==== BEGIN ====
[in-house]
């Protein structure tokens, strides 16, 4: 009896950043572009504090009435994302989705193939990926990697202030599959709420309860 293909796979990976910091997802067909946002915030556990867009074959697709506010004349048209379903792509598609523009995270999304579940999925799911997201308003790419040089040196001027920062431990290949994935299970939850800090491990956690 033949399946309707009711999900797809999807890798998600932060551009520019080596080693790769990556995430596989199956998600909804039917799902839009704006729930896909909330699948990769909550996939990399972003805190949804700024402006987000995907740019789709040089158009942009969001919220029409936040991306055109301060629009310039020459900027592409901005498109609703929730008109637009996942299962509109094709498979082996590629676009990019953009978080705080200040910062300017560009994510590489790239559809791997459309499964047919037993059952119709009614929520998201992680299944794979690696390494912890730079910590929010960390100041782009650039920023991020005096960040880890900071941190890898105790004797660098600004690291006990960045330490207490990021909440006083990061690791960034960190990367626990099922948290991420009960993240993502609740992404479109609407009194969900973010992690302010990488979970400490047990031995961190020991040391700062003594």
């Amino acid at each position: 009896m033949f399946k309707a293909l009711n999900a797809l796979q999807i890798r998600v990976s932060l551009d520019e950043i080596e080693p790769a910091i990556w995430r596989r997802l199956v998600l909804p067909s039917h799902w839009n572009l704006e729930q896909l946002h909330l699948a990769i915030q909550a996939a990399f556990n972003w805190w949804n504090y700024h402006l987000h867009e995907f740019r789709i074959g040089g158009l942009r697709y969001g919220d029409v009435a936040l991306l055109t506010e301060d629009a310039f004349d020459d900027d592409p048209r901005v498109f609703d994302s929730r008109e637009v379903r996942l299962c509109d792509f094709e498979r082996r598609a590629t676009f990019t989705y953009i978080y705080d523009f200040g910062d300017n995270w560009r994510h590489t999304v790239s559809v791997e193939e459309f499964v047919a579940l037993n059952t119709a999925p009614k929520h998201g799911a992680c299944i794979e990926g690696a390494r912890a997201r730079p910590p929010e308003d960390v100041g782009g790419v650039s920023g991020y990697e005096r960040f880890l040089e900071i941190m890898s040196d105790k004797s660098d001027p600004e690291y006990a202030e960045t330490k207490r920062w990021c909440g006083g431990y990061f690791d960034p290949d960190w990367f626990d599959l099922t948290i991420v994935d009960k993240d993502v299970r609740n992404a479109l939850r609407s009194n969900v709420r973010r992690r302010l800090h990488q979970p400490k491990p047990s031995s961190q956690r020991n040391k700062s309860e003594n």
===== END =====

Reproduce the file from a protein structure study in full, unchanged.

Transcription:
[in-house]
């Protein structure tokens, strides 16, 4: 009896950043572009504090009435994302989705193939990926990697202030599959709420309860 293909796979990976910091997802067909946002915030556990867009074959697709506010004349048209379903792509598609523009995270999304579940999925799911997201308003790419040089040196001027920062431990290949994935299970939850800090491990956690 033949399946309707009711999900797809999807890798998600932060551009520019080596080693790769990556995430596989199956998600909804039917799902839009704006729930896909909330699948990769909550996939990399972003805190949804700024402006987000995907740019789709040089158009942009969001919220029409936040991306055109301060629009310039020459900027592409901005498109609703929730008109637009996942299962509109094709498979082996590629676009990019953009978080705080200040910062300017560009994510590489790239559809791997459309499964047919037993059952119709009614929520998201992680299944794979690696390494912890730079910590929010960390100041782009650039920023991020005096960040880890900071941190890898105790004797660098600004690291006990960045330490207490990021909440006083990061690791960034960190990367626990099922948290991420009960993240993502609740992404479109609407009194969900973010992690302010990488979970400490047990031995961190020991040391700062003594």
């Amino acid at each position: 009896m033949f399946k309707a293909l009711n999900a797809l796979q999807i890798r998600v990976s932060l551009d520019e950043i080596e080693p790769a910091i990556w995430r596989r997802l199956v998600l909804p067909s039917h799902w839009n572009l704006e729930q896909l946002h909330l699948a990769i915030q909550a996939a990399f556990n972003w805190w949804n504090y700024h402006l987000h867009e995907f740019r789709i074959g040089g158009l942009r697709y969001g919220d029409v009435a936040l991306l055109t506010e301060d629009a310039f004349d020459d900027d592409p048209r901005v498109f609703d994302s929730r008109e637009v379903r996942l299962c509109d792509f094709e498979r082996r598609a590629t676009f990019t989705y953009i978080y705080d523009f200040g910062d300017n995270w560009r994510h590489t999304v790239s559809v791997e193939e459309f499964v047919a579940l037993n059952t119709a999925p009614k929520h998201g799911a992680c299944i794979e990926g690696a390494r912890a997201r730079p910590p929010e308003d960390v100041g782009g790419v650039s920023g991020y990697e005096r960040f880890l040089e900071i941190m890898s040196d105790k004797s660098d001027p600004e690291y006990a202030e960045t330490k207490r920062w990021c909440g006083g431990y990061f690791d960034p290949d960190w990367f626990d599959l099922t948290i991420v994935d009960k993240d993502v299970r609740n992404a479109l939850r609407s009194n969900v709420r973010r992690r302010l800090h990488q979970p400490k491990p047990s031995s961190q956690r020991n040391k700062s309860e003594n």